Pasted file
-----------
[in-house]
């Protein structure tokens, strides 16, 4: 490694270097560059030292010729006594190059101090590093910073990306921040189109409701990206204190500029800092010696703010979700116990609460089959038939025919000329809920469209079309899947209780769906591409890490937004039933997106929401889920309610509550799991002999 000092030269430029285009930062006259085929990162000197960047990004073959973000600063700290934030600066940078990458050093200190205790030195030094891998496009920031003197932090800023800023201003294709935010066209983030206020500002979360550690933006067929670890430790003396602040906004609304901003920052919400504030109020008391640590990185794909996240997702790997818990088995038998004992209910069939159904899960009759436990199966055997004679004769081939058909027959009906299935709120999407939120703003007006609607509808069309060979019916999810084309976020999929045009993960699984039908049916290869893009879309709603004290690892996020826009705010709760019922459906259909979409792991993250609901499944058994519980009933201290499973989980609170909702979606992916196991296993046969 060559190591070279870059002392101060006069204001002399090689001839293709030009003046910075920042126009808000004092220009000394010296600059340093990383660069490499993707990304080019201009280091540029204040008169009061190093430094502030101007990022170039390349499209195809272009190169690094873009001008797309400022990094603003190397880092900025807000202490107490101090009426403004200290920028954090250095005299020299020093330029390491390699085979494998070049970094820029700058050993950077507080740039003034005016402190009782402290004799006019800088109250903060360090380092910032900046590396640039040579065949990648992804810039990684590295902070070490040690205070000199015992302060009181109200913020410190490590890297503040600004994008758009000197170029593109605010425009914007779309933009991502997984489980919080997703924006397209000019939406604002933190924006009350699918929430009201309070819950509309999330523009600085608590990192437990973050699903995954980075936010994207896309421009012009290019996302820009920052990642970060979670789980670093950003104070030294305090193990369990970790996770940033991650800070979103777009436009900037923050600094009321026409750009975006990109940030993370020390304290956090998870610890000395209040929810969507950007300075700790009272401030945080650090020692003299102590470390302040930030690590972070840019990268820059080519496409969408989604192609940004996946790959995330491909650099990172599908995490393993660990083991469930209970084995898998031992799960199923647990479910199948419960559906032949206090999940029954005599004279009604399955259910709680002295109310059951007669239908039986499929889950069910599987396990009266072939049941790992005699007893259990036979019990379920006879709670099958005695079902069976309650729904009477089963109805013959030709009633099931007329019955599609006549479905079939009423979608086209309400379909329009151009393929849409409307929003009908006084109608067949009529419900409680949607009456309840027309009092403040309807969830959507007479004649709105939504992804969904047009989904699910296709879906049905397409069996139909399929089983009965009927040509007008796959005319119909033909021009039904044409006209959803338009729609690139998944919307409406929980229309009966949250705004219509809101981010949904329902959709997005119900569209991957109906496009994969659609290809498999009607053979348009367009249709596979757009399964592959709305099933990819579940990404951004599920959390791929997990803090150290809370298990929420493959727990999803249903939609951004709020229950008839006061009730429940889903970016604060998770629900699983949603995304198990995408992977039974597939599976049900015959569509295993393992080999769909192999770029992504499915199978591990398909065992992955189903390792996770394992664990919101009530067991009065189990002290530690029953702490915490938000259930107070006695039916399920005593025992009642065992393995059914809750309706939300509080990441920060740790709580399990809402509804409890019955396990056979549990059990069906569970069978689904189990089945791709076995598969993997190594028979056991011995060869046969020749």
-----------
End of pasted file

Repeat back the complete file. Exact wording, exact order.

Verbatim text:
[in-house]
């Protein structure tokens, strides 16, 4: 490694270097560059030292010729006594190059101090590093910073990306921040189109409701990206204190500029800092010696703010979700116990609460089959038939025919000329809920469209079309899947209780769906591409890490937004039933997106929401889920309610509550799991002999 000092030269430029285009930062006259085929990162000197960047990004073959973000600063700290934030600066940078990458050093200190205790030195030094891998496009920031003197932090800023800023201003294709935010066209983030206020500002979360550690933006067929670890430790003396602040906004609304901003920052919400504030109020008391640590990185794909996240997702790997818990088995038998004992209910069939159904899960009759436990199966055997004679004769081939058909027959009906299935709120999407939120703003007006609607509808069309060979019916999810084309976020999929045009993960699984039908049916290869893009879309709603004290690892996020826009705010709760019922459906259909979409792991993250609901499944058994519980009933201290499973989980609170909702979606992916196991296993046969 060559190591070279870059002392101060006069204001002399090689001839293709030009003046910075920042126009808000004092220009000394010296600059340093990383660069490499993707990304080019201009280091540029204040008169009061190093430094502030101007990022170039390349499209195809272009190169690094873009001008797309400022990094603003190397880092900025807000202490107490101090009426403004200290920028954090250095005299020299020093330029390491390699085979494998070049970094820029700058050993950077507080740039003034005016402190009782402290004799006019800088109250903060360090380092910032900046590396640039040579065949990648992804810039990684590295902070070490040690205070000199015992302060009181109200913020410190490590890297503040600004994008758009000197170029593109605010425009914007779309933009991502997984489980919080997703924006397209000019939406604002933190924006009350699918929430009201309070819950509309999330523009600085608590990192437990973050699903995954980075936010994207896309421009012009290019996302820009920052990642970060979670789980670093950003104070030294305090193990369990970790996770940033991650800070979103777009436009900037923050600094009321026409750009975006990109940030993370020390304290956090998870610890000395209040929810969507950007300075700790009272401030945080650090020692003299102590470390302040930030690590972070840019990268820059080519496409969408989604192609940004996946790959995330491909650099990172599908995490393993660990083991469930209970084995898998031992799960199923647990479910199948419960559906032949206090999940029954005599004279009604399955259910709680002295109310059951007669239908039986499929889950069910599987396990009266072939049941790992005699007893259990036979019990379920006879709670099958005695079902069976309650729904009477089963109805013959030709009633099931007329019955599609006549479905079939009423979608086209309400379909329009151009393929849409409307929003009908006084109608067949009529419900409680949607009456309840027309009092403040309807969830959507007479004649709105939504992804969904047009989904699910296709879906049905397409069996139909399929089983009965009927040509007008796959005319119909033909021009039904044409006209959803338009729609690139998944919307409406929980229309009966949250705004219509809101981010949904329902959709997005119900569209991957109906496009994969659609290809498999009607053979348009367009249709596979757009399964592959709305099933990819579940990404951004599920959390791929997990803090150290809370298990929420493959727990999803249903939609951004709020229950008839006061009730429940889903970016604060998770629900699983949603995304198990995408992977039974597939599976049900015959569509295993393992080999769909192999770029992504499915199978591990398909065992992955189903390792996770394992664990919101009530067991009065189990002290530690029953702490915490938000259930107070006695039916399920005593025992009642065992393995059914809750309706939300509080990441920060740790709580399990809402509804409890019955396990056979549990059990069906569970069978689904189990089945791709076995598969993997190594028979056991011995060869046969020749």